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We tested the ability of 20 synthetic θ defensins to protect cells from infection by type 1 and type 2 herpes simplex viruses (HSV-1 and -2, respectively). The peptides included rhesus θ defensins (RTDs) 1 to 3, originally isolated from rhesus macaque leukocytes, and three peptides (retrocyclins 1 to 3) whose sequences were inferred from human θ-defensin (DEFT) pseudogenes. We also tested 14 retrocyclin analogues, including the retro, enantio, and retroenantio forms of retrocyclin 1. Retrocyclins 1 and 2 and RTD 3 protected cervical epithelial cells from infection by both HSV serotypes, but only retrocyclin 2 did so without causing cytotoxicity or requiring preincubation with the virus. Surface plasmon resonance studies revealed that retrocyclin 2 bound to immobilized HSV-2 glycoprotein B (gB2) with high affinity (Kd, 13.3 nM) and that it did not bind to enzymatically deglycosylated gB2. Temperature shift experiments indicated that retrocyclin 2 and human α defensins human neutrophil peptide 1 (HNP 1) to HNP 3 protected human cells from HSV-2 by different mechanisms. Retrocyclin 2 blocked viral attachment, and its addition during the binding or penetration phases of HSV-2 infection markedly diminished nuclear translocation of VP16 and expression of ICP4. In contrast, HNPs 1 to 3 had little effect on binding but reduced both VP16 transport and ICP4 expression if added during the postbinding (penetration) period. We recently reported that θ defensins are miniature lectins that bind gp120 of human immunodeficiency virus type 1 (HIV-1) with high affinity and inhibit the entry of R5 and X4 isolates of HIV-1. Given its small size (18 residues), minimal cytotoxicity, lack of activity against vaginal lactobacilli, and effectiveness against both HSV-2 and HIV-1, retrocyclin 2 provides an intriguing prototype for future topical microbicide development.
The worldwide AIDS epidemic has intensified interest in identifying naturally occurring antiviral molecules (5, 29, 34, 57). Certain rabbit and human α defensins were shown to protect cells from infection by herpes simplex virus type 1 (HSV-1) and HSV-2 almost 20 years ago (17, 30), and more recent studies indicated that rabbit α defensin NP-1 blocks HSV infection at a very early stage (46). Even adenoviruses, which are nonenveloped, are susceptible to α defensins (3, 21), although the mechanism of this effect is unknown. In vitro, human α defensins human neutrophil peptide 1 (HNP 1) to HNP 3 can protect cells from infection by human immunodeficiency virus type 1 (HIV-1), and release of these defensins from the α, β CD8-positive T cells of HIV-infected subjects may (60) or may not (11) correlate with their long-term clinical stability.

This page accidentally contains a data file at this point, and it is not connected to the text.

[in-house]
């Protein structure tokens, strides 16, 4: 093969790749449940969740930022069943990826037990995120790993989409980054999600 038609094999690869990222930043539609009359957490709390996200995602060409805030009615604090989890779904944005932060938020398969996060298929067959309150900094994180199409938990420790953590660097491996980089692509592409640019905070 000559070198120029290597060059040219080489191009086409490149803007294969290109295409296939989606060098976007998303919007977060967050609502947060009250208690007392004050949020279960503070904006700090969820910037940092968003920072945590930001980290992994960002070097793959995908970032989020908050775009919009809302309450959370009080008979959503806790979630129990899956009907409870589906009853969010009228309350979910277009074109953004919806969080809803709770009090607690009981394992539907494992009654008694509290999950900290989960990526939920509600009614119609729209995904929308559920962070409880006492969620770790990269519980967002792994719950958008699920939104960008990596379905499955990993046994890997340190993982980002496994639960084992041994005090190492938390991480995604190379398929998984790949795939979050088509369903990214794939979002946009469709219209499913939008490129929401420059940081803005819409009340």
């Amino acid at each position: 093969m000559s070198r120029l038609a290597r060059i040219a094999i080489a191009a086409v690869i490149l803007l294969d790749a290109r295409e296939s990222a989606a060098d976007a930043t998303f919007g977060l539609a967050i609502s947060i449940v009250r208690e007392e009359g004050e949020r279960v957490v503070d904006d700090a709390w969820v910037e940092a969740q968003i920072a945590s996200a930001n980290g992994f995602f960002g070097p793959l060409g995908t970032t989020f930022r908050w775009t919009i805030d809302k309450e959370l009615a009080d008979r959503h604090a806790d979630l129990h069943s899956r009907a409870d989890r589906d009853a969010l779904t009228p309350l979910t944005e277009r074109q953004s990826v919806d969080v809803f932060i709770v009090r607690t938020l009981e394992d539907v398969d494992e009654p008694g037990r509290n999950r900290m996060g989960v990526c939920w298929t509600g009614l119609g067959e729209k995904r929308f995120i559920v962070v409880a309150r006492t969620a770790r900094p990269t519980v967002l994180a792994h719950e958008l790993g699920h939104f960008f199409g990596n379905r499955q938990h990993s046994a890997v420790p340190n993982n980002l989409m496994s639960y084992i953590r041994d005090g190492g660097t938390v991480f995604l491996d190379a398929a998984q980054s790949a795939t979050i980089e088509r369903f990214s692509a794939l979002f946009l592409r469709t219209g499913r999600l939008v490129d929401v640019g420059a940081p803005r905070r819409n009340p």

Defensin peptides belonging to three subfamilies, designated α, β, and θ defensins, have been identified in leukocytes and other cells of humans or nonhuman primates. α defensins contain 29 to 35 residues and are produced as ~100-residue prepropeptides (16). Human neutrophils (polymorphonuclear leukocytes) contain four α defensins, called HNPs 1, 2, 3, and 4. HNPs 1 and 3 are identical in 29 of their 30 residues, differing only in their N-terminal residue, which is alanine in HNP 1 and aspartic acid in HNP 3. HNP 2 contains 29 residues, and its sequence is identical to residues 2 to 30 of HNP 1 and HNP 3. Collectively, HNPs 1 to 3 constitute 5 to 7% of the total protein of human neutrophils. HNP 4 exists in much smaller amounts, and its sequence bears little resemblance to the sequences of HNPs 1 to 3. HNPs 1, 2, and 3 are also present in some human mononuclear cells, including NK and certain T cells. Human α defensins HD 5 and HD 6 are expressed in the small intestine (27, 28) and genitourinary tract (42), and HNPs 1 to 3 are found in vaginal secretions and the cervical plug (24, 53).